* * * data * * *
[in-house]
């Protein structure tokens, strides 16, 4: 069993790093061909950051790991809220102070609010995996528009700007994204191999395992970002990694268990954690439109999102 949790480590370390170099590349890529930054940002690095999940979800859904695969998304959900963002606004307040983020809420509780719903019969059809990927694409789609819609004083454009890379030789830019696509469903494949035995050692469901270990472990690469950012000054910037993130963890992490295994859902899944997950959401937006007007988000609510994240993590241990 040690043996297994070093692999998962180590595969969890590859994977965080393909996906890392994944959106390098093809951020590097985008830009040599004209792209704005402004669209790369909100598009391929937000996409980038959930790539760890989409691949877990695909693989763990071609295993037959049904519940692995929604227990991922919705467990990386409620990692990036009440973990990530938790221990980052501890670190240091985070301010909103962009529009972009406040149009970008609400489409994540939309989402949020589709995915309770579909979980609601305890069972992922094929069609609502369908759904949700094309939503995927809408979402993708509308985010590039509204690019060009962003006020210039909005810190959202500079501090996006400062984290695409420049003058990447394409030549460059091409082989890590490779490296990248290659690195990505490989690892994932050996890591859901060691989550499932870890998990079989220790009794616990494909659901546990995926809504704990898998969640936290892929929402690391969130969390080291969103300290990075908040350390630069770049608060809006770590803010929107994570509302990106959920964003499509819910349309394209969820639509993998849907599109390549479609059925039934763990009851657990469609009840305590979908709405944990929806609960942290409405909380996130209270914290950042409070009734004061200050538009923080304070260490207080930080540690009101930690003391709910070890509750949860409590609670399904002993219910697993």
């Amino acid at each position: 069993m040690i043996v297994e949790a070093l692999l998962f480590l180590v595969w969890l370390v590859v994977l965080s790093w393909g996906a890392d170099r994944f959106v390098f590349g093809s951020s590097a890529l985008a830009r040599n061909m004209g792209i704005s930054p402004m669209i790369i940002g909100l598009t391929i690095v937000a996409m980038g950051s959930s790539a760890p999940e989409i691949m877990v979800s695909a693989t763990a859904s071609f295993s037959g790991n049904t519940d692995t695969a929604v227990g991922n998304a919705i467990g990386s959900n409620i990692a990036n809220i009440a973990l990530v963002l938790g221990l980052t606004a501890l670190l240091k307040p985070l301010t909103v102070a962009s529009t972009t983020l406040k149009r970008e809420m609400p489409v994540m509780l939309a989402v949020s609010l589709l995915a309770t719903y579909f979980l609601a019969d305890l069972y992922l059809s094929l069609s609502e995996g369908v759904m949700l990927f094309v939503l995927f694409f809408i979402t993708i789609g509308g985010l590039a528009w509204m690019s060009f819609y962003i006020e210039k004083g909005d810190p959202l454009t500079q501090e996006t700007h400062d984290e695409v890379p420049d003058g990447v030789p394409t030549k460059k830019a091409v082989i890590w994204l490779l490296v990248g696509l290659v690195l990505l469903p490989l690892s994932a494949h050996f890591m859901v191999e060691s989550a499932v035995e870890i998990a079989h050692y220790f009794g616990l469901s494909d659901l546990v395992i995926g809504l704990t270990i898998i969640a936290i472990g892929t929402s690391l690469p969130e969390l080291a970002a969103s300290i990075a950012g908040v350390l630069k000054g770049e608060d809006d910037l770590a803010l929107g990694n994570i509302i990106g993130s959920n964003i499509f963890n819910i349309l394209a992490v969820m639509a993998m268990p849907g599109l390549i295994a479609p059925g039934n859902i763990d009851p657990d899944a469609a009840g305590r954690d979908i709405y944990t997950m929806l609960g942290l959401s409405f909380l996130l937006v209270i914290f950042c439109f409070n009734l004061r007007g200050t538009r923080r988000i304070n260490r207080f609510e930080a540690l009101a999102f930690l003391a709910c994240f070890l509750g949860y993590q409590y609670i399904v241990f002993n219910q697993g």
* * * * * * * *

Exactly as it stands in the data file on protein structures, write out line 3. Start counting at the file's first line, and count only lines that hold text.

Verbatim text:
């Amino acid at each position: 069993m040690i043996v297994e949790a070093l692999l998962f480590l180590v595969w969890l370390v590859v994977l965080s790093w393909g996906a890392d170099r994944f959106v390098f590349g093809s951020s590097a890529l985008a830009r040599n061909m004209g792209i704005s930054p402004m669209i790369i940002g909100l598009t391929i690095v937000a996409m980038g950051s959930s790539a760890p999940e989409i691949m877990v979800s695909a693989t763990a859904s071609f295993s037959g790991n049904t519940d692995t695969a929604v227990g991922n998304a919705i467990g990386s959900n409620i990692a990036n809220i009440a973990l990530v963002l938790g221990l980052t606004a501890l670190l240091k307040p985070l301010t909103v102070a962009s529009t972009t983020l406040k149009r970008e809420m609400p489409v994540m509780l939309a989402v949020s609010l589709l995915a309770t719903y579909f979980l609601a019969d305890l069972y992922l059809s094929l069609s609502e995996g369908v759904m949700l990927f094309v939503l995927f694409f809408i979402t993708i789609g509308g985010l590039a528009w509204m690019s060009f819609y962003i006020e210039k004083g909005d810190p959202l454009t500079q501090e996006t700007h400062d984290e695409v890379p420049d003058g990447v030789p394409t030549k460059k830019a091409v082989i890590w994204l490779l490296v990248g696509l290659v690195l990505l469903p490989l690892s994932a494949h050996f890591m859901v191999e060691s989550a499932v035995e870890i998990a079989h050692y220790f009794g616990l469901s494909d659901l546990v395992i995926g809504l704990t270990i898998i969640a936290i472990g892929t929402s690391l690469p969130e969390l080291a970002a969103s300290i990075a950012g908040v350390l630069k000054g770049e608060d809006d910037l770590a803010l929107g990694n994570i509302i990106g993130s959920n964003i499509f963890n819910i349309l394209a992490v969820m639509a993998m268990p849907g599109l390549i295994a479609p059925g039934n859902i763990d009851p657990d899944a469609a009840g305590r954690d979908i709405y944990t997950m929806l609960g942290l959401s409405f909380l996130l937006v209270i914290f950042c439109f409070n009734l004061r007007g200050t538009r923080r988000i304070n260490r207080f609510e930080a540690l009101a999102f930690l003391a709910c994240f070890l509750g949860y993590q409590y609670i399904v241990f002993n219910q697993g």